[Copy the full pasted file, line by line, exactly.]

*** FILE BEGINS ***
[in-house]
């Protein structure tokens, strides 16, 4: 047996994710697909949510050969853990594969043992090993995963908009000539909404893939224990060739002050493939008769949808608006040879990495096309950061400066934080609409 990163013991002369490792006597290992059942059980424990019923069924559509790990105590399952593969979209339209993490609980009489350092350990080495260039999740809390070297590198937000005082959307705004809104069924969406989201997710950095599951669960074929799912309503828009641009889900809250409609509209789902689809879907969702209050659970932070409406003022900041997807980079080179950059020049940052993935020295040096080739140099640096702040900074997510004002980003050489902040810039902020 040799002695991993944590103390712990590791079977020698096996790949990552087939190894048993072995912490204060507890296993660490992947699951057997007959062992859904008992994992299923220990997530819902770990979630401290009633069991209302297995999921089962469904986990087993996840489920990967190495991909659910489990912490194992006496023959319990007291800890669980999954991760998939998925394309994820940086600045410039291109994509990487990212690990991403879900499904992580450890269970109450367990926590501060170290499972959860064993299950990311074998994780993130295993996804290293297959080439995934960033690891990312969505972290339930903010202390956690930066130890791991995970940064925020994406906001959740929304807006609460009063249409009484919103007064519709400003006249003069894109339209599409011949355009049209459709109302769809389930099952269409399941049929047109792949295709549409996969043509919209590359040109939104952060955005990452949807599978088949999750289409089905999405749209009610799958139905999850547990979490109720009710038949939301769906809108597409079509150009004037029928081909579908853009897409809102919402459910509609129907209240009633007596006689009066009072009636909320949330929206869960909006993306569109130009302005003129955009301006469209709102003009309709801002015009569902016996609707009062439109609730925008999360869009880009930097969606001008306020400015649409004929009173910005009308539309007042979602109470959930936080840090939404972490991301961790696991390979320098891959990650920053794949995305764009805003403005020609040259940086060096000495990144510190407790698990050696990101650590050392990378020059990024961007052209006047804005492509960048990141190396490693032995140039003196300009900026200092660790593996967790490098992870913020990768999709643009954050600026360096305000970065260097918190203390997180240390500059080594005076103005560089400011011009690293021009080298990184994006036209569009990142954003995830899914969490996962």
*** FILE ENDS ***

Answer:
[in-house]
């Protein structure tokens, strides 16, 4: 047996994710697909949510050969853990594969043992090993995963908009000539909404893939224990060739002050493939008769949808608006040879990495096309950061400066934080609409 990163013991002369490792006597290992059942059980424990019923069924559509790990105590399952593969979209339209993490609980009489350092350990080495260039999740809390070297590198937000005082959307705004809104069924969406989201997710950095599951669960074929799912309503828009641009889900809250409609509209789902689809879907969702209050659970932070409406003022900041997807980079080179950059020049940052993935020295040096080739140099640096702040900074997510004002980003050489902040810039902020 040799002695991993944590103390712990590791079977020698096996790949990552087939190894048993072995912490204060507890296993660490992947699951057997007959062992859904008992994992299923220990997530819902770990979630401290009633069991209302297995999921089962469904986990087993996840489920990967190495991909659910489990912490194992006496023959319990007291800890669980999954991760998939998925394309994820940086600045410039291109994509990487990212690990991403879900499904992580450890269970109450367990926590501060170290499972959860064993299950990311074998994780993130295993996804290293297959080439995934960033690891990312969505972290339930903010202390956690930066130890791991995970940064925020994406906001959740929304807006609460009063249409009484919103007064519709400003006249003069894109339209599409011949355009049209459709109302769809389930099952269409399941049929047109792949295709549409996969043509919209590359040109939104952060955005990452949807599978088949999750289409089905999405749209009610799958139905999850547990979490109720009710038949939301769906809108597409079509150009004037029928081909579908853009897409809102919402459910509609129907209240009633007596006689009066009072009636909320949330929206869960909006993306569109130009302005003129955009301006469209709102003009309709801002015009569902016996609707009062439109609730925008999360869009880009930097969606001008306020400015649409004929009173910005009308539309007042979602109470959930936080840090939404972490991301961790696991390979320098891959990650920053794949995305764009805003403005020609040259940086060096000495990144510190407790698990050696990101650590050392990378020059990024961007052209006047804005492509960048990141190396490693032995140039003196300009900026200092660790593996967790490098992870913020990768999709643009954050600026360096305000970065260097918190203390997180240390500059080594005076103005560089400011011009690293021009080298990184994006036209569009990142954003995830899914969490996962």